I've been wanting to make a quiche for awhile, and I've also been salivating over the lovely first cookbook from Chocolate & Zucchini
, a food blog originally in English though now with a French version, which is by a French woman... I hadn't even made any of the recipes from the site, but many of them sounded really good, and I hesitated about buying the cookbook for a long time. Well, as it turns out, my school's Science and Engineering Library has a copy, so here I am!
Anyway, I made the broccoli and apple quiche. It's tasty, in an unexpected way - sour apples (granny smith) and savory things are a really good mix. The only problems were that I used a nonstick metal pan instead of a ceramic dish, so I had to cook it a bit longer and it didn't brown as much as the photo in the book, and that my crust leaked custard (milk/cream/egg, as is typical).
As for the aforementioned cookbook ideas, I have two. The first is based on the same concept as Like Water for Chocolate, which I had to read in high school - I loved the idea (a story illustrated with recipes) and disliked the book itself. And then too, I wasn't as into cooking as I am now - I viewed it mainly as a chore and an occasional source of brownies, pies, cookies, and lemon bars, not as a potential creative outlet. Anyway, I would want to write a cookbook of that type, but more recipes, and short stories or poems featuring the dish, not a novel.
The other came from the thought that something must be done about the lack of decent Mexican and other Latin American food and U.S. regional food in many parts of the world. I've been able to find out about many French cookbooks that focus on U.S. food, some of them even regional stuff, but the question is whether or not any of them are both good and comprehensive. I found one that said it contained 300 recipes, but based on the cover I suspect it had a focus on the kind of food that passes for mainstream (as opposed to ethnic or regional). I mean, muffins, pancakes, cupcakes etc. are great and all, but what about bagels? Pan dulce? Flautas? and a zillion other things. I'd have to do more research though.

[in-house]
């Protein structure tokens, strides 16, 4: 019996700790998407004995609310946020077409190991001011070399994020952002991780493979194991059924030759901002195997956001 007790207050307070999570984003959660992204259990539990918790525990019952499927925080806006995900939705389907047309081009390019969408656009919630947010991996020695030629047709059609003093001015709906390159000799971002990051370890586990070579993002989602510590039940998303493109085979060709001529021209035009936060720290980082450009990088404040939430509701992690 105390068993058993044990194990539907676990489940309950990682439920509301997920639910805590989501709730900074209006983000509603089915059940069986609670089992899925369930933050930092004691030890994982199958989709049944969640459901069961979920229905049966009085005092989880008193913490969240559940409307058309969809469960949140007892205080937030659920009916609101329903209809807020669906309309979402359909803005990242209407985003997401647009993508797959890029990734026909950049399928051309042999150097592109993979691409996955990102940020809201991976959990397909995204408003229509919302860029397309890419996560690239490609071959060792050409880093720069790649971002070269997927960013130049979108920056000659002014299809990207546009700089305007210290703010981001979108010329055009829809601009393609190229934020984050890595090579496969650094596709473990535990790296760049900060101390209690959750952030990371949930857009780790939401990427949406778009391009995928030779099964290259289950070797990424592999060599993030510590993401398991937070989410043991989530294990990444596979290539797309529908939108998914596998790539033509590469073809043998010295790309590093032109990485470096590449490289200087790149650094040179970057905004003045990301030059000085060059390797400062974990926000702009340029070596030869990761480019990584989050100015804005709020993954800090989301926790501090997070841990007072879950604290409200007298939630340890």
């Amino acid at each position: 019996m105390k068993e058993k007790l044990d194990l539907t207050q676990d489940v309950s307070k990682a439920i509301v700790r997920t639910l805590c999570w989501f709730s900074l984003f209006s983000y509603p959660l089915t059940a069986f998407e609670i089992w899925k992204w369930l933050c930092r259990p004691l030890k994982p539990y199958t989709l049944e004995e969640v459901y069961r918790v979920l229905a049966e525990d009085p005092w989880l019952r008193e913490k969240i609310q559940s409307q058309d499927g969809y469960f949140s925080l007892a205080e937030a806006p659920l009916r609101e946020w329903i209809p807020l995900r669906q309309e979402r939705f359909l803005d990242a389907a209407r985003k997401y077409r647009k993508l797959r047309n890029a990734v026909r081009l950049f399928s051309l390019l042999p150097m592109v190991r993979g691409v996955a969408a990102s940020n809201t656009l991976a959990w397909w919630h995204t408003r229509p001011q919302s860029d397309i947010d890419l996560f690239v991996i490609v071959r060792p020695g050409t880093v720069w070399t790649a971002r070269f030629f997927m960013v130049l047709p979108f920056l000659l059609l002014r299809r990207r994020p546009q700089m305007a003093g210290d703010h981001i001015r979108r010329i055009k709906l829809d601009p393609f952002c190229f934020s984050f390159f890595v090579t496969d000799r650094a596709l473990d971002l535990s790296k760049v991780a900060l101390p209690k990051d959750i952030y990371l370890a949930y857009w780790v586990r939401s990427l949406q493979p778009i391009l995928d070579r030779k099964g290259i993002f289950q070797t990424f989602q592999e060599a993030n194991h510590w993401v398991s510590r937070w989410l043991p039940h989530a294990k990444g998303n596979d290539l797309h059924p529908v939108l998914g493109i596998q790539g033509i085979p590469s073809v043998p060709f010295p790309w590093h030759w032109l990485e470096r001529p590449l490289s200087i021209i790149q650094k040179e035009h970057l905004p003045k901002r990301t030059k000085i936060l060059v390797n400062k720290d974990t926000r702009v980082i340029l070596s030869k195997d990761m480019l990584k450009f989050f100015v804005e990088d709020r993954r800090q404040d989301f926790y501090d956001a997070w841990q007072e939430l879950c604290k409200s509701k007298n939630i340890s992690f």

Anyway at this point a cookbook is a pie in the sky kind of idea for me - I don't think my recipe-making and modifying skills are up to it yet. I mean, I have maybe two original recipes - multigrain vegan banana muffins and guacamole soup - to my name, and a number of modifications - my (wholegrain vegan) pancake recipe, my variation on (vegan) cornbread, and my versions of cuban black beans, tomato sauce, lentil soup, etc. Fortunately, I've gotten to the point where not only can I follow a recipe and have it turn out well, but I can also sometimes rescue a dish that's gone a bit weird on me.
I think, though, that cooking is like any complex skillset - you just keep going, keep observing, read what interests you about it.
As for the language study, I've been reading and I'm on Skype and Lang-8
. I've learned a lot of new words and phrases, and I've been fooling more and more French people into thinking I was one of them (maybe I should see how long I can keep it up sometime) but my grammar issues persist and sometimes I just can't get the words out right. Grrrr. This is mostly French I'm talking about here.